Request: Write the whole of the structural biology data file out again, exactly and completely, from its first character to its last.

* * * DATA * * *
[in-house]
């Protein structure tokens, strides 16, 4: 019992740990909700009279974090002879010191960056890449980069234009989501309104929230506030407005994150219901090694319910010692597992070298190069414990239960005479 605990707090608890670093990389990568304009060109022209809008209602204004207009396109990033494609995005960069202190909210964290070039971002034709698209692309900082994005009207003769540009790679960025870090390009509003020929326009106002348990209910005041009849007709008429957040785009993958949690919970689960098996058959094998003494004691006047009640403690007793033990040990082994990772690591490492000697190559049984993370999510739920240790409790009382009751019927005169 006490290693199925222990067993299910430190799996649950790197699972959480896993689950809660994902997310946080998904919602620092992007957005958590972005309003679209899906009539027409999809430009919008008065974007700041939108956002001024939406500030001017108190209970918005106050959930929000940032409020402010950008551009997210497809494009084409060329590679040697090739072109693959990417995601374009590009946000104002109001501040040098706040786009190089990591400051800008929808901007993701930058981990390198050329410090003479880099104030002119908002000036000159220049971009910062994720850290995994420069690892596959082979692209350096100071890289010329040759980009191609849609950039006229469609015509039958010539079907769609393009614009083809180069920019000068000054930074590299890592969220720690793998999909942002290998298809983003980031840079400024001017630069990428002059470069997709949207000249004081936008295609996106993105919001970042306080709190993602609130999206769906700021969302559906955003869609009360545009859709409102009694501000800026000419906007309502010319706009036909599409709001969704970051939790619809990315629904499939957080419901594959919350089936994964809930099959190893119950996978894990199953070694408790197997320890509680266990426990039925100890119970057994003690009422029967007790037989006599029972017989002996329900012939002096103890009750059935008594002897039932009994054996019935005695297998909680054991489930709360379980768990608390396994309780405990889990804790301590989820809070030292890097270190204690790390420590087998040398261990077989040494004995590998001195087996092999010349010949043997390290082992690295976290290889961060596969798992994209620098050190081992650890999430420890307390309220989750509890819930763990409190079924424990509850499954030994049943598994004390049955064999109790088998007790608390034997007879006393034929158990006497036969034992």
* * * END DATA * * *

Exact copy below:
[in-house]
């Protein structure tokens, strides 16, 4: 019992740990909700009279974090002879010191960056890449980069234009989501309104929230506030407005994150219901090694319910010692597992070298190069414990239960005479 605990707090608890670093990389990568304009060109022209809008209602204004207009396109990033494609995005960069202190909210964290070039971002034709698209692309900082994005009207003769540009790679960025870090390009509003020929326009106002348990209910005041009849007709008429957040785009993958949690919970689960098996058959094998003494004691006047009640403690007793033990040990082994990772690591490492000697190559049984993370999510739920240790409790009382009751019927005169 006490290693199925222990067993299910430190799996649950790197699972959480896993689950809660994902997310946080998904919602620092992007957005958590972005309003679209899906009539027409999809430009919008008065974007700041939108956002001024939406500030001017108190209970918005106050959930929000940032409020402010950008551009997210497809494009084409060329590679040697090739072109693959990417995601374009590009946000104002109001501040040098706040786009190089990591400051800008929808901007993701930058981990390198050329410090003479880099104030002119908002000036000159220049971009910062994720850290995994420069690892596959082979692209350096100071890289010329040759980009191609849609950039006229469609015509039958010539079907769609393009614009083809180069920019000068000054930074590299890592969220720690793998999909942002290998298809983003980031840079400024001017630069990428002059470069997709949207000249004081936008295609996106993105919001970042306080709190993602609130999206769906700021969302559906955003869609009360545009859709409102009694501000800026000419906007309502010319706009036909599409709001969704970051939790619809990315629904499939957080419901594959919350089936994964809930099959190893119950996978894990199953070694408790197997320890509680266990426990039925100890119970057994003690009422029967007790037989006599029972017989002996329900012939002096103890009750059935008594002897039932009994054996019935005695297998909680054991489930709360379980768990608390396994309780405990889990804790301590989820809070030292890097270190204690790390420590087998040398261990077989040494004995590998001195087996092999010349010949043997390290082992690295976290290889961060596969798992994209620098050190081992650890999430420890307390309220989750509890819930763990409190079924424990509850499954030994049943598994004390049955064999109790088998007790608390034997007879006393034929158990006497036969034992």